SC27/EOS16 ECSRhyme-your-research I: Composition (co-organized)
|Convener: Sam Illingworth | Co-Conveners: Esther Posner , Tim van Emmerik|
Tue, 19 Apr, 12:15–13:15
Poetry is one of the oldest forms of art, potentially even predating literacy. However, what on Earth does it have to do with science? One is usually subjective and emotive, whilst the other (for the most part) is objective and empirical. However, poetry can be a very effective tool in communicating science to a broader audience, and can even help to enhance the long-term retention of scientific content. During a two-part session, we will discuss how poetry can be used to make (your) science more accessible to the world, including to your students, your professors, your (grand)parents, and the general public. Part I will focus on composition (i.e. how to write a poem) and Part II will focus on performance (i.e. how to recite a poem).
Writing a poem is not a particularly difficult task, but writing a good poem requires both dedication and technique; anyone can write poetry, but it takes practice and process to make it effective. In this session, experienced science-poets will discuss the basics of poetry, before encouraging all participants to grab a pen and start writing themselves. We aim to maximize empowerment and minimize intimidation. Participants will have the opportunity to work on poems that help to communicate their research, and will be provided with feedback and advice on how to make them more effective, engaging and empathetic. Those who wish to do so may also recite their creations during the “EGU Science Poetry Slam 2016”.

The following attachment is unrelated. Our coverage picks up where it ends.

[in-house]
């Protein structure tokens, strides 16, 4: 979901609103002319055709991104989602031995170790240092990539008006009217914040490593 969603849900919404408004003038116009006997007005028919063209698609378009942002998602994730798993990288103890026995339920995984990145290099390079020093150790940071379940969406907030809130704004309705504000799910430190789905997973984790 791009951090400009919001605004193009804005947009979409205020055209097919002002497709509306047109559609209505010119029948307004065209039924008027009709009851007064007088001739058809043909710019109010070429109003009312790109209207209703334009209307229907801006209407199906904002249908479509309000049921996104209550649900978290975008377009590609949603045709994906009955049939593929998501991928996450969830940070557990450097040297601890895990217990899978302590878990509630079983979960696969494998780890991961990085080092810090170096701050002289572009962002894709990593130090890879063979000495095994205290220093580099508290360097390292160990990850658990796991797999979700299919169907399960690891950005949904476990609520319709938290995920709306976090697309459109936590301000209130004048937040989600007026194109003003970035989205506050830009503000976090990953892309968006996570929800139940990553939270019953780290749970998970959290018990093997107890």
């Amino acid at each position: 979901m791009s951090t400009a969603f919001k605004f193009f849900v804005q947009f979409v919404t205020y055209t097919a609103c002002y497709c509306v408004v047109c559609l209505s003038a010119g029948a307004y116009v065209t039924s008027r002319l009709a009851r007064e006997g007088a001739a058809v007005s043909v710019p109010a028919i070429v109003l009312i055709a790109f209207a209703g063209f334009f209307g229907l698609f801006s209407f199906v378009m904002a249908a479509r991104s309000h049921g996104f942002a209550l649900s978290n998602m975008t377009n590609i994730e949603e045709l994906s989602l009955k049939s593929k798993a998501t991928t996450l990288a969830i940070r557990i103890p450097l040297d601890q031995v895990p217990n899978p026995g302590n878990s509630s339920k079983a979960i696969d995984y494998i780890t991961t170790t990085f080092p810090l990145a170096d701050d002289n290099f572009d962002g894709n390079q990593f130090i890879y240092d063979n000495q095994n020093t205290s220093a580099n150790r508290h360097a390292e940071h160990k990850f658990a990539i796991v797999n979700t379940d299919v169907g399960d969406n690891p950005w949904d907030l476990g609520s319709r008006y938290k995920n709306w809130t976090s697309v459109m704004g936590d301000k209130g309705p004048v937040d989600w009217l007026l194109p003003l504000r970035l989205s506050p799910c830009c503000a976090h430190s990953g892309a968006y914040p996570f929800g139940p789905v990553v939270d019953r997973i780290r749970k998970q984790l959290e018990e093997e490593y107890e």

Those wishing to learn how to best recite their poetry will also be encouraged to attend the accompanying session. Whilst participants are not required to visit both sessions, a limited number of places is available in both, based on a first-come, first-served basis.